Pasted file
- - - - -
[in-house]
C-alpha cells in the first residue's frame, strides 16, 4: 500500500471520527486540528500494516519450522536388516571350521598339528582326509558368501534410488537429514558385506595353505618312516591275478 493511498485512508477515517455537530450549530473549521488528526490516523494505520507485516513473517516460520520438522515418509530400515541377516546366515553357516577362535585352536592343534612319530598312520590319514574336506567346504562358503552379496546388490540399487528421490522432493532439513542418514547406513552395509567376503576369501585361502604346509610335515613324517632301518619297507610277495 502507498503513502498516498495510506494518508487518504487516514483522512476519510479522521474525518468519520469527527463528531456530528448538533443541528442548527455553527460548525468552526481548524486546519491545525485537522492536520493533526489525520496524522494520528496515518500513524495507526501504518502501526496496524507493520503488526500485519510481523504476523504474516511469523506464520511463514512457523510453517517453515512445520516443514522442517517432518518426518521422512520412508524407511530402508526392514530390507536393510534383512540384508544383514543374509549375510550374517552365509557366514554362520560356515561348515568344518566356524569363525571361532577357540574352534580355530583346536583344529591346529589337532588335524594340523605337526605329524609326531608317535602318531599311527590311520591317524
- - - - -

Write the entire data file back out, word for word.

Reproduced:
[in-house]
C-alpha cells in the first residue's frame, strides 16, 4: 500500500471520527486540528500494516519450522536388516571350521598339528582326509558368501534410488537429514558385506595353505618312516591275478 493511498485512508477515517455537530450549530473549521488528526490516523494505520507485516513473517516460520520438522515418509530400515541377516546366515553357516577362535585352536592343534612319530598312520590319514574336506567346504562358503552379496546388490540399487528421490522432493532439513542418514547406513552395509567376503576369501585361502604346509610335515613324517632301518619297507610277495 502507498503513502498516498495510506494518508487518504487516514483522512476519510479522521474525518468519520469527527463528531456530528448538533443541528442548527455553527460548525468552526481548524486546519491545525485537522492536520493533526489525520496524522494520528496515518500513524495507526501504518502501526496496524507493520503488526500485519510481523504476523504474516511469523506464520511463514512457523510453517517453515512445520516443514522442517517432518518426518521422512520412508524407511530402508526392514530390507536393510534383512540384508544383514543374509549375510550374517552365509557366514554362520560356515561348515568344518566356524569363525571361532577357540574352534580355530583346536583344529591346529589337532588335524594340523605337526605329524609326531608317535602318531599311527590311520591317524